15 January 2020
Exciting changes are afoot at Oxford University Museum of Natural History, as it embarks on the first major changes to its permanent displays in almost 20 years. The specimens, including the Oxfordshire dinosaurs and the famous Oxford Dodo, will be on the move from January as old display cabinets are removed to make way for new conservation-grade showcases. The changes are part of the initial phase of longer term plans to transform the displays in the Museum’s stunning main court.
Thanks to generous funding from FCC Environment, the new showcases will feature imaginative thematic displays, offering visitors thought-provoking narratives around the sciences of the natural environment.
Developed around the concept of Life, As We Know It, the new displays will include beautiful presentations of the diversity of life, and address the importance and fragility of biodiversity and human impact on the environment. Further displays will look at how the biological processes of evolution combine with the geological processes of our dynamic Earth to give rise to the immense complexity and variety of the natural world.
The Museum now receives more than 750,000 visitors per year, welcoming people of all ages and interests, and from all parts of the world. The redisplay programme will offer learning and enjoyment for all levels, presented in a fresh, contemporary design.
Beginning in January, the central twelve display cases will be removed, one by one, outside Museum opening hours. New cases by specialist showcase manufacturer Click Netherfield will be installed in the court from April. Designed in keeping with the historical aesthetic of the Museum, the new showcases will be built to the same dimensions and form as the current cases, and positioned in the same arrangement. Their structure will offer a lighter, more elegant framework, with a greater degree of transparency, allowing the architecture more visual space. They will also better protect and preserve the specimens on display by providing better environmental conditions than the current cases.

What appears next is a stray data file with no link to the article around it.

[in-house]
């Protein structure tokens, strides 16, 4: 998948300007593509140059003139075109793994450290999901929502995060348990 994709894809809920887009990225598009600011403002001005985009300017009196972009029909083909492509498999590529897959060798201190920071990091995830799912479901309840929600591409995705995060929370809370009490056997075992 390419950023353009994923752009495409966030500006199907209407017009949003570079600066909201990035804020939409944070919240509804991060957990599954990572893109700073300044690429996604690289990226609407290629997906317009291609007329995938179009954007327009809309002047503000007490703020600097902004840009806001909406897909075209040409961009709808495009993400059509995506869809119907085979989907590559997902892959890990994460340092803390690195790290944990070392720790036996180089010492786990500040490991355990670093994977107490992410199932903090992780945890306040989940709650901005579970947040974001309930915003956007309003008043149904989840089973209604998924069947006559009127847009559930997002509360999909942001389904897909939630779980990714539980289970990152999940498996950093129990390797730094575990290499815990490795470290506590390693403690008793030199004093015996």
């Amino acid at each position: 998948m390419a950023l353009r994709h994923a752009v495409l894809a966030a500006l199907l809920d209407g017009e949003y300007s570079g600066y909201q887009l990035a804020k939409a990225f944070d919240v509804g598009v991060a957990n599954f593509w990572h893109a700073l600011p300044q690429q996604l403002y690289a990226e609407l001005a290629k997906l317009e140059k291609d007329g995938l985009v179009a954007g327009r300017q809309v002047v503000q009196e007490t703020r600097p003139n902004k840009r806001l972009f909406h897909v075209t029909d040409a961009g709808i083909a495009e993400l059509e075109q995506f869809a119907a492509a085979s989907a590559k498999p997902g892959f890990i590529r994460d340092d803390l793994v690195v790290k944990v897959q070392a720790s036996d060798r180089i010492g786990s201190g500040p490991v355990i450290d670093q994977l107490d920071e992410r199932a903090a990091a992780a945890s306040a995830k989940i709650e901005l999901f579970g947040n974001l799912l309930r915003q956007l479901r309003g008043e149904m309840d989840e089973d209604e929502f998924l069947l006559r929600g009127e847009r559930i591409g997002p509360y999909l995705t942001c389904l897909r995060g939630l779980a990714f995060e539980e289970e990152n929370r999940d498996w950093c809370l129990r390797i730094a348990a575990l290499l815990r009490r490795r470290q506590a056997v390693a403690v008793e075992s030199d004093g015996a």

The last major redevelopment of the permanent exhibits dates from the early 2000s, when annual visitor numbers to the Museum were around 175,000, a quarter of today’s figures. Over the decades since the Museum’s foundation in 1860, many changes have taken place in the main court, as illustrated in photography from the Museum’s Library and Archives (see gallery below). The original architectural design of the building was directly inspired by the rich complexity of the natural world, and under the Life, As We Know It scheme the new displays will reveal how interconnected natural processes have powered endless change over Earth’s long history.
Professor Paul Smith, director of Oxford University Museum of Natural History, says: “These are exciting changes for the Museum, as we look to provide our large and varied audiences with inspiring, scientifically rigorous and aesthetically beautiful presentations of the natural world. Thanks to the generous gift from FCC Environment we are also able to safeguard our heritage with the purchase of bespoke showcases that meet today’s conservation and display standards.”
The redisplay will take place during the course of 2020, but the Museum will remain open to visitors as normal throughout – seven days a week, 10am-5pm. During this time some displays will move or be removed, and some areas of the court will be temporarily inaccessible. The development of the redisplay project will be chronicled on the Museum’s blog at www.morethanadodo.com.
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